9:27 Lewix: ,(long 100)

9:27 clojurebot: 100

9:27 Lewix: ,(long Long/MAX_VALUE)

9:27 clojurebot: 9223372036854775807

9:27 Lewix: irctc: hew you go

9:27 irctc: I want the bottom 32 bits

9:30 yes, unchecked may be working

9:31 Glenjamin: looks like it: https://github.com/clojure/clojure/blob/master/src/jvm/clojure/lang/RT.java#L1451

9:31 irctc: yep -- thanks!

9:32 Lewix: ,(bit-shift-left LONG/MAX_VALUE 15)

9:32 clojurebot: #error {\n :cause "No such namespace: LONG"\n :via\n [{:type clojure.lang.Compiler$CompilerException\n :message "java.lang.RuntimeException: No such namespace: LONG, compiling:(NO_SOURCE_PATH:0:0)"\n :at [clojure.lang.Compiler analyze "Compiler.java" 6688]}\n {:type java.lang.RuntimeException\n :message "No such namespace: LONG"\n :at [clojure.lang.Util runtimeException "Util.java" 221]}]...

9:33 Lewix: ,(bit-shift-left Long/MAX_VALUE 15)

9:33 clojurebot: -32768

9:33 Lewix: ,(bit-shift-left Long/MAX_VALUE 14)

9:33 clojurebot: -16384

9:33 Lewix: ,(bit-shift-right Long/MAX_VALUE 14)

9:33 clojurebot: 562949953421311

10:22 melipone: Hiya! I have an incanter question

10:25 I am getting an error with incanter 1.9 on the principal-components with the Iris dataset as in the example given in the documentation

11:16 clgv: hello, how exactly do you tell leiningen to work with metadependencies where maven central contains only a pom file with information about the other needed artifacts?

11:18 TimMc: You just include the coordinates of that metadependency, yeah?

11:20 clgv: TimMc: well, it did not fetch anything but complained "Could not find artifact org.uma.jmetal:jmetal:jar:5.0 in central"

11:21 TimMc: providing [org.uma.jmetal/jmetal "5.0" :extension "pom"] just makes Leiningen happy enough to not complain, but none of the artifacts is fetched

11:22 TimMc: Interesting.

11:30 Can reproduce with 2.6.1

11:51 clgv: Looks like half of this is discussed at https://github.com/technomancy/leiningen/issues/1451

11:51 clgv: TimMc: ah thank you

11:52 TimMc: https://github.com/technomancy/leiningen/issues/1866 is linked from that, might be the same issue or different

11:52 I think different.

11:53 clgv: well, manual deps then...

11:53 luckily there are only 4 of them ;)

12:00 Glenjamin: why would they do that?

12:00 (have a pom-only thing)

12:31 bsima: Does anyone know of any custom core.async buffer types? I'm thinking about creating a buffer that interfaces with kafka logs, thus creating an immutable channel

12:31 this is the only one I've found so far https://github.com/steveyen/ago/blob/master/src/ago/core.cljs#L102-L147

12:36 dysfun: umm, why would it be a buffer?

12:36 the purpose of a buffer is to... buffer

12:37 if you wanted to treat kafka as a queue, you would instead connect a kafka client to a channel

12:37 so that each time you became aware there was something for the taking, it placed it onto the channel

12:39 and for publishing, you would publish to a channel and the kafka client would transmit it

13:00 bsima: dysfun: If I can mimic the core.async api, then I can reuse a lot of code

13:01 in development I use channels to pass maps between components, but in prod I want this data to be stored in kafka

13:02 yeah its kinda blurring the lines between "queue" and "channel" and "log", but I don't think thats a problem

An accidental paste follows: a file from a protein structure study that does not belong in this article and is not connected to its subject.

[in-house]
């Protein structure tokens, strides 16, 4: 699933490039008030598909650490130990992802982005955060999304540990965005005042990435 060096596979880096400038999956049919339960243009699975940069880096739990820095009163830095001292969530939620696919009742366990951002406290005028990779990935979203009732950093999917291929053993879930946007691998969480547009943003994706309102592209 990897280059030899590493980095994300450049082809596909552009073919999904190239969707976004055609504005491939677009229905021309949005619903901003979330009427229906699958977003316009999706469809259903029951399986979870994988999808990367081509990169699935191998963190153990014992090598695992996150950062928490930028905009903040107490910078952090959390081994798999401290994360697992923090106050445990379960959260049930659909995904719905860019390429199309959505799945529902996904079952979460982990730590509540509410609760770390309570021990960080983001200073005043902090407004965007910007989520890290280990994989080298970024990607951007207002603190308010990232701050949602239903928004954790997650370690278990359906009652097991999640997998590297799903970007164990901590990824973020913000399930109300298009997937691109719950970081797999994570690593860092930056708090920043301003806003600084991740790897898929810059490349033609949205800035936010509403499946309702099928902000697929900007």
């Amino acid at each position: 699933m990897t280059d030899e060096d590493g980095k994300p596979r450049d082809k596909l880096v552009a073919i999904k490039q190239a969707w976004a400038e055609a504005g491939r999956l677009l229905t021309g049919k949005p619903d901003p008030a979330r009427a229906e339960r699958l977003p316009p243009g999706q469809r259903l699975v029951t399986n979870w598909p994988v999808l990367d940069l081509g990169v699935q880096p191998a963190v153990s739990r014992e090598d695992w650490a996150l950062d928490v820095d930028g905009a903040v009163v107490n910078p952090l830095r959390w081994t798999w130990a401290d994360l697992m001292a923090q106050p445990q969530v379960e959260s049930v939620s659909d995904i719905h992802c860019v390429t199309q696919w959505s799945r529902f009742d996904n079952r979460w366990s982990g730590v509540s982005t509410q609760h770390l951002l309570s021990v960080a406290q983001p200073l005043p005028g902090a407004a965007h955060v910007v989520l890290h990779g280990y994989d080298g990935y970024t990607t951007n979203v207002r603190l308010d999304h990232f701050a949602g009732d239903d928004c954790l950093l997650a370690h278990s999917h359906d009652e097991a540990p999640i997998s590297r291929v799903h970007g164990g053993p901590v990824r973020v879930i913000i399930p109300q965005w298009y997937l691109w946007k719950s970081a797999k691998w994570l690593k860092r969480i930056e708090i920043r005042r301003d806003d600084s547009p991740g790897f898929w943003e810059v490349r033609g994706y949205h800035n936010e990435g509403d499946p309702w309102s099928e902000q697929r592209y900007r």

13:09 tolstoy: Maybe make a super set abstraction with core.async and kafka implementations?

13:19 sdegutis: Good evening.

13:20 How is it?

13:23 dysfun: bsima: it's not an idiomatic way of modelling it

13:23 the idea of channels is to disconnect the sender from the receiver. that you happen to put another process is a non-event. your application code remains otherwise the same

13:31 sdegutis: What is Up?

13:31 dysfun: the sky?

13:31 the opposite of down?

13:32 Glenjamin: bsima: dysfun one of the best explanations of the difference I've heard was that channels cannot fail

13:32 but as soon as you put a network in there, you have problems you now need to deal with

13:32 russellw: For a function that takes a filename as input, parses the contents of the file and returns a syntax tree, what's the typical/idiomatic name for the function? load-foo, parse-foo, read-foo, something else?

13:33 dysfun: Glenjamin: i'm not going to pretend the picture is perfect, but better to deal with that in one place

13:33 Glenjamin: (foo/parse) perhaps?

13:33 sdegutis: dysfun: no its a movie

13:33 Glenjamin: dysfun: i guess that depends on whether you plan to make every component optionally in another process

13:33 sdegutis: One which I will not say whether it is good or bad, because I refuse to pass judgement on such a crappy movie.

13:34 russellw: Glenjamin, ah, so use the fully qualified name and let the module name be the root? That makes sense, thanks

13:34 dysfun: Glenjamin: we're not erlang

13:34 sdegutis: how many litres of beer does it take to make it watchable?

13:35 sdegutis: dysfun: nobody counts in litres anymore, its the 90s man

13:35 dysfun: litres are a much better unit than pints. they're a lot bigger for a start

13:35 sdegutis: get with the times dude

13:35 nobody counts in pints anymore, what is this medieval yourup?

13:35 dysfun: are you drunk again?

13:35 sdegutis: Good evening. How are you all doing this fine day?

13:36 dysfun: i dignify to refuse that with an answer

13:36 dysfun: hard day at work, was it?

13:37 sdegutis: Our CEO and I just had a nice long meeting.

13:38 Afterwards I sent an email suggesting we may want to make use of more agile ways of communication, to increase productivity in development and other areas of our respective tasks.

13:39 Agile is big here, so he agreed and we're going to move forward with this, and benefit from it all around.

13:39 So yeah, it's been a productive day.

13:39 I'm about to start programming in a minute.

14:10 uto: How I merge two maps while preserving the order? Basically (merge {:a 1 :c 2} {:d 3 :b 4}) returns {:a 1 :b 4 :c 2 :d 3} but I want {:a 1 :c 2 :d 3 :b 4}